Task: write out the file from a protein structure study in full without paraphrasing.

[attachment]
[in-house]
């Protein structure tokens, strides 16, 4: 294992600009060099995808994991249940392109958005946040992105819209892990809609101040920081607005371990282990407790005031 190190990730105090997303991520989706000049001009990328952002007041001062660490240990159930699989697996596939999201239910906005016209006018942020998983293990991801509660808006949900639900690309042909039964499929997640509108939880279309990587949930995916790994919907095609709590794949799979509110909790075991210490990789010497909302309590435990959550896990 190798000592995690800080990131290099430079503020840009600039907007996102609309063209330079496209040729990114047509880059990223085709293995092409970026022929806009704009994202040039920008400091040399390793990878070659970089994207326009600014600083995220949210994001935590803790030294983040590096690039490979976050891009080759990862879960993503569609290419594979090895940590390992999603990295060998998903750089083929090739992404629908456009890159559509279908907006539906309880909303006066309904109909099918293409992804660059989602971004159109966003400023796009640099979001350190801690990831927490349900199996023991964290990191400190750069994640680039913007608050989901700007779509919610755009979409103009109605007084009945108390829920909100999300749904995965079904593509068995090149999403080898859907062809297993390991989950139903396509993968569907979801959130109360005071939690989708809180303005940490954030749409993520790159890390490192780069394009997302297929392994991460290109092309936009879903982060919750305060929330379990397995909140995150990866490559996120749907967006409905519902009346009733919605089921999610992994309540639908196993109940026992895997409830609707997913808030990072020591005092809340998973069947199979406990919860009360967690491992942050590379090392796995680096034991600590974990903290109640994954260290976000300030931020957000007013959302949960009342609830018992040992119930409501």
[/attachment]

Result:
[in-house]
């Protein structure tokens, strides 16, 4: 294992600009060099995808994991249940392109958005946040992105819209892990809609101040920081607005371990282990407790005031 190190990730105090997303991520989706000049001009990328952002007041001062660490240990159930699989697996596939999201239910906005016209006018942020998983293990991801509660808006949900639900690309042909039964499929997640509108939880279309990587949930995916790994919907095609709590794949799979509110909790075991210490990789010497909302309590435990959550896990 190798000592995690800080990131290099430079503020840009600039907007996102609309063209330079496209040729990114047509880059990223085709293995092409970026022929806009704009994202040039920008400091040399390793990878070659970089994207326009600014600083995220949210994001935590803790030294983040590096690039490979976050891009080759990862879960993503569609290419594979090895940590390992999603990295060998998903750089083929090739992404629908456009890159559509279908907006539906309880909303006066309904109909099918293409992804660059989602971004159109966003400023796009640099979001350190801690990831927490349900199996023991964290990191400190750069994640680039913007608050989901700007779509919610755009979409103009109605007084009945108390829920909100999300749904995965079904593509068995090149999403080898859907062809297993390991989950139903396509993968569907979801959130109360005071939690989708809180303005940490954030749409993520790159890390490192780069394009997302297929392994991460290109092309936009879903982060919750305060929330379990397995909140995150990866490559996120749907967006409905519902009346009733919605089921999610992994309540639908196993109940026992895997409830609707997913808030990072020591005092809340998973069947199979406990919860009360967690491992942050590379090392796995680096034991600590974990903290109640994954260290976000300030931020957000007013959302949960009342609830018992040992119930409501």